The Meaning Behind “I Bet You Think About Me” by Taylor Swift, Featuring Chris Stapleton

Videos by American Songwriter

Videos by American Songwriter

As with every one of Taylor Swift’s re-recordings, Red (Taylor’s Version) saw a suite of previously unreleased songs find their way into Swifties’ ears for the first time. Particularly “Nothing New” featuring Phoebe Bridgers, her version of the Little Big Town recorded “Better Man” and a countryfied duet with Chris Stapleton, “I Bet You Think About Me.”

The latter has become a fan favorite since its release with allusions to her relationship with Jake Gyllenhaal and callbacks to her country music roots. If “All Too Well” saw Swift deep in the depression stage of her relationship grief, “I Bet You Think About Me” is her at her angriest.

But what exact beef does Swift have with her ex-lover? We’re going through the meaning of Taylor Swift and Chris Stapleton’s “I Bet You Think About Me,” below.

Meaning Behind the Lyrics

In “I Bet You Think About Me,” Swift calls out her ex, who hasn’t been able to move on from her after leaving her for surface-level issues, like different upbringings. Like much of the album, it’s safe to speculate that this track is about Jake Gyllenhaal, whom Swift dated around this time.

The actor couldn’t be more different from Swift. While she grew up on a family farm in Pennsylvania before moving to Tennessee, Gyllenhaal was born into a family deeply entrenched in the entertainment industry.

You grew up in a silver-spoon gated community
Glamorous, shiny, bright Beverly Hills
I was raised on a farm, no, it wasn’t a mansion
Just livin’ room dancin’ and kitchen table bills

Though Swift handles the verses alone, Stapleton joins in on the chorus, adding a raspy harmony. In the refrain, they sing about the way her ex decided to leave her at the drop of a hat, but is now realizing the decision was a bit more nuanced than he gave it credit for.

But now that we’re done and it’s over
I bet you couldn’t believe
When you realized I’m harder to forget than I was to leave
And I bet you think about me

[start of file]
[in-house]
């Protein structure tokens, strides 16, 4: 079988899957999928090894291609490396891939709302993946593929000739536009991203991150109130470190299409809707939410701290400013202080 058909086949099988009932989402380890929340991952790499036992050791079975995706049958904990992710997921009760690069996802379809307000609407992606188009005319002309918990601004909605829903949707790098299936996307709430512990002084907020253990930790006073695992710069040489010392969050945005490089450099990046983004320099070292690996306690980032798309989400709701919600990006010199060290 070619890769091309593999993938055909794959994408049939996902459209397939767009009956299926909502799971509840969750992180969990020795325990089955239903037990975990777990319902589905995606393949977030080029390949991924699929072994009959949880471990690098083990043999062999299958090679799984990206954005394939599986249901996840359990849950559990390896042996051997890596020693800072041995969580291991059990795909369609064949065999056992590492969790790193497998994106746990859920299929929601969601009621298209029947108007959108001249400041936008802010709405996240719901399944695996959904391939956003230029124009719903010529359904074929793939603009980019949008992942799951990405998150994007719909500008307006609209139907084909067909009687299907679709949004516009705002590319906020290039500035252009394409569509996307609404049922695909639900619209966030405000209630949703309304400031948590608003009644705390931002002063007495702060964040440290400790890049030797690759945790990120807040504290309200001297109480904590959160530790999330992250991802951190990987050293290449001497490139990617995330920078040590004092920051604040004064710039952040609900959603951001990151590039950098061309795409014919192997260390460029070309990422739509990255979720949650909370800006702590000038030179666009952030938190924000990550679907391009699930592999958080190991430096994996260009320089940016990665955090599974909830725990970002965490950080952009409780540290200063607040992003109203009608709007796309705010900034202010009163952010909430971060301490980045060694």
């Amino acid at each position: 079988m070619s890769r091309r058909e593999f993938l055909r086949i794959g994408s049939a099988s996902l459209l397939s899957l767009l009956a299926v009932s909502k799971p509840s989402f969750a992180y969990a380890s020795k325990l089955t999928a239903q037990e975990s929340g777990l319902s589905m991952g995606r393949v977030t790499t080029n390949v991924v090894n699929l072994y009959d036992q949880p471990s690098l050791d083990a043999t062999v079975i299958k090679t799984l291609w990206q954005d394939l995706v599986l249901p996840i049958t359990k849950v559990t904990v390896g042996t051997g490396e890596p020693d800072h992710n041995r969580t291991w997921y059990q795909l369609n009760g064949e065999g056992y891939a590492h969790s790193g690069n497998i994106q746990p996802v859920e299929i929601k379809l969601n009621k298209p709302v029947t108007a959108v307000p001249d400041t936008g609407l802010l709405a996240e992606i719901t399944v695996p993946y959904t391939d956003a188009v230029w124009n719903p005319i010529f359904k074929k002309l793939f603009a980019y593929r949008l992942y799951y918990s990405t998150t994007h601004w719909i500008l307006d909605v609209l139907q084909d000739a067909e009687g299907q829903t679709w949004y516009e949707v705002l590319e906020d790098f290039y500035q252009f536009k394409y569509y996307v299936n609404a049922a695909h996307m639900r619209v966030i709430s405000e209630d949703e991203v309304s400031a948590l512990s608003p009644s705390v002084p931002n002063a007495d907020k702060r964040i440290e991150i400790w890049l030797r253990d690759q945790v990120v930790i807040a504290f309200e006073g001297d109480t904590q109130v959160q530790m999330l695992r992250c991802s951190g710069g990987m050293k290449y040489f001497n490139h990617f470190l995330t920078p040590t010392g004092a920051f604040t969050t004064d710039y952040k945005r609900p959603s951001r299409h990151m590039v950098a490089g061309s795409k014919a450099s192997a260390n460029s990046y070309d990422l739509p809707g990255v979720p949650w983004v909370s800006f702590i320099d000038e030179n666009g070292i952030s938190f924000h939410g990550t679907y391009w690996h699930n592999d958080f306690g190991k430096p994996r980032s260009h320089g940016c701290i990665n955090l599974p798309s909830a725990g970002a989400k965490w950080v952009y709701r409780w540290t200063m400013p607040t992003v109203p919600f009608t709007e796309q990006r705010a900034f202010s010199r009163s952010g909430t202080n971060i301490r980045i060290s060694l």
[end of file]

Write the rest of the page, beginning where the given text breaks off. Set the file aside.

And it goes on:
The end of the song sees the most overt allusions to Gyllenhaal and his “upper-crust” background. Like in “We Are Never Getting Back Together,” she references feeling “lame” compared to her ex’s indie music and his well-to-do idiosyncrasies.

I bet you think about me when you’re out
At your cool indie music concerts every week
I bet you think about me in your house
With your organic shoes and your million-dollar couch

Origins

Swift released the original version of Red back in 2012 with 16 tracks. The “Taylor’s Version” of the album nearly doubled the tracklist, taking the final tally up to 30. The “from the vault” tracks were a part of the sweeping list of songs that didn’t make the album the first go around, but Swift always wished she could’ve released them.

During an interview with Seth Myers, Swift said, “Essentially, there are songs on this album that I’ve called ‘from the vault’ tracks, because in my mind, there’s a symbolic vault of songs that I love that I’ve written. I write a lot of songs for an album, and then I pare it down. But these were songs that didn’t make it on the album because I wanted to save them for the next album.”

She continued, “And then, it turned out, the next album was, like, a whole different thing, and so they get left behind. And you always think back on these songs, and you’re like, ‘What would’ve happened? I wish people could hear this.’ But it belongs in that moment in time. So now that I get to go back and revisit my old work, I’ve dug up those songs from the crypt they were in, and I’ve reached out to artists that I love and said, ‘Do you want to sing this with me?'”

Music Video

In the accompanying music video, Swift attends her ex’s wedding, lingering around like a memory he can’t escape. Miles Teller plays the titular ex opposite his bride-to-be, played by his real-life spouse Keleigh Sperry.

Dressed in all red, Swift plays along with the wedding band, ruins their cake, takes over best-man speech duties, and generally wreaks havoc on the day. Directed by close-friend Blake Lively, the video is one of Swift’s most fun visuals to date.

Check it out below.

Screenshot from Taylor Swift’s “I Bet You Think About Me” music video

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